New England follows typical slow free agency course
Posted: Thursday March 16, 2006 3:10PM; Updated: Thursday March 16, 2006 3:22PM
The Patriots let Willie McGinest go after 12 years of service in New England.
Willie McGinest, gone. David Givens, gone. Christian Fauria, Matt Chatham and Andre Davis, gone, gone, gone. Adam Vinatieri? Going, going, almost gone.
What in the name of Tully Banta-Cain are the New England Patriots doing in free agency?
Pretty much what they always do, to no great surprise. Sticking to their plan amidst all the hand-wringing by fans and the media. Refusing to break their carefully crafted business model and overpay. Keeping emotion and nostalgia for past successes in check and out of the decision-making process.
Hey, one of these days that formula isn't going to work like it has in the past. Eventually New England's free-agent losses are going to turn into regular-season losses, and not even savvy mid-level signings, shrewd trades and consistently strong drafts are going to be enough to offset all the defections on both the personnel and coaching fronts. It's the law of the NFL jungle.
But until it does, it's hard to quibble with the results, no? Nobody ever said the Patriot Way didn't require a healthy dose of patience and perspective, especially when there's a gaudy $20 million to spend under the salary cap and New England has yet to make a free-agent addition to counterbalance its subtractions.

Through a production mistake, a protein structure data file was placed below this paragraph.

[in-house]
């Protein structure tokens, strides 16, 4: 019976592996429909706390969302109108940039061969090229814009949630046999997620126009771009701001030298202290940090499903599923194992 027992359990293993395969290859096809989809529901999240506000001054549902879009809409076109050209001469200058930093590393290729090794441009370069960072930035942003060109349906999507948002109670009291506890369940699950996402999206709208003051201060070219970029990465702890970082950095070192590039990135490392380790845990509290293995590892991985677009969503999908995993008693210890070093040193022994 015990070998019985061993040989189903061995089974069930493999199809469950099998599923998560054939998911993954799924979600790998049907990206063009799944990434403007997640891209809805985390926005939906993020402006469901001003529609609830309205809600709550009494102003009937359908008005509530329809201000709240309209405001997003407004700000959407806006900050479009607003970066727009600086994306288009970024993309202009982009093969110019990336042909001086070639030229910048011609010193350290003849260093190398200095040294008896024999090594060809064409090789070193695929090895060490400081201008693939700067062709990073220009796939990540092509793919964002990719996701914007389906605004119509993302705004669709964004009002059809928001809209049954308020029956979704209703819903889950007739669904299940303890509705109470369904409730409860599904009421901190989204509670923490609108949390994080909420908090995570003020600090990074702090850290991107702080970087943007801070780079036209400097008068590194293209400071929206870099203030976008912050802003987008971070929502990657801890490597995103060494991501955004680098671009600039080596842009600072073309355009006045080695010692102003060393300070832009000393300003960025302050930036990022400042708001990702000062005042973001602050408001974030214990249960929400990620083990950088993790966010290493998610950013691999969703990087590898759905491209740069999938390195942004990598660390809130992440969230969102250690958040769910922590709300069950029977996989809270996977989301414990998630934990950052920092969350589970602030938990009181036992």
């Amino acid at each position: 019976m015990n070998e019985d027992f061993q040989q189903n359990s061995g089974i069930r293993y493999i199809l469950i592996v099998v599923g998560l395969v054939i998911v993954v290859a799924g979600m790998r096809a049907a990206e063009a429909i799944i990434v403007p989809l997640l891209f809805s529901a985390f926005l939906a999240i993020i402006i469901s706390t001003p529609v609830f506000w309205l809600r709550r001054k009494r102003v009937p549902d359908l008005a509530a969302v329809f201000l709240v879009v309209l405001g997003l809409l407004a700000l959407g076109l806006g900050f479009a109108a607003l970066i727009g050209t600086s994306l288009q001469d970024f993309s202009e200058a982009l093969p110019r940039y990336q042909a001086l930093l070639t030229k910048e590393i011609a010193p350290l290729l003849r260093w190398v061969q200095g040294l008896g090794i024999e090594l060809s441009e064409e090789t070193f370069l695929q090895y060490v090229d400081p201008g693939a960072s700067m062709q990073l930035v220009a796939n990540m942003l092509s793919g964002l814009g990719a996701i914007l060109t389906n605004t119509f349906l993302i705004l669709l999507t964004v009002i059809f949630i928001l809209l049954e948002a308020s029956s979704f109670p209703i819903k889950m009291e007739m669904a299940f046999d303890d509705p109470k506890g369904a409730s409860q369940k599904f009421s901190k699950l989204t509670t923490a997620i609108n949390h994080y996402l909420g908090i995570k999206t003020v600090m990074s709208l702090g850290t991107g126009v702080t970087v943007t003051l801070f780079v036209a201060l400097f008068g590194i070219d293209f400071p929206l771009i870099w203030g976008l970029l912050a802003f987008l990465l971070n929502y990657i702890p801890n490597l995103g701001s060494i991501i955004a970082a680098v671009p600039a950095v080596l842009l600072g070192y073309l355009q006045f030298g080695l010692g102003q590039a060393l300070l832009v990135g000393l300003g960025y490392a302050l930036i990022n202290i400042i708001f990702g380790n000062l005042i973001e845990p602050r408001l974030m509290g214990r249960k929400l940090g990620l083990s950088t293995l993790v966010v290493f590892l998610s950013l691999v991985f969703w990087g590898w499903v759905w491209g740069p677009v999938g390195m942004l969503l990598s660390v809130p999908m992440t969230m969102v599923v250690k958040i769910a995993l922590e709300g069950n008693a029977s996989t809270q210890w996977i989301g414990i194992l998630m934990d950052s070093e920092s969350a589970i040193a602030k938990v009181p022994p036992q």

These are indeed tough times for New England fans to remain true believers. Chanting the mantra of "In Belichick we trust'' takes you only so far in mid-March, when the only news seems to be bad news and the goings completely outnumber the comings.
After all, McGinest was the first player ever drafted by the Patriots (No. 4 overall in 1994) after Bob Kraft bought the team and started the process of turning around the franchise's sagging fortunes. McGinest was beloved by the fans, an ideal teammate and locker-room leader, and his signing with Cleveland on Wednesday marks the end of an era in New England.
But all of that history didn't make the Patriots go wobbly in the knees when the building-an-identity Browns -- led by head coach Romeo Crennel, the former New England defensive coordinator -- offered the 12-year veteran a three-year deal worth $12 million, which includes $6 million of guaranteed money and $8 million in the first two years.
McGinest will turn 35 in December. Paying him as if he were 29 and still in his prime would have been a risk in New England's estimation. And the Patriots simply don't take those kind of risks. Never have. Probably never will. So, with regret, they bid the highly respected McGinest adieu, believing they've made the right choice, if not the convenient one.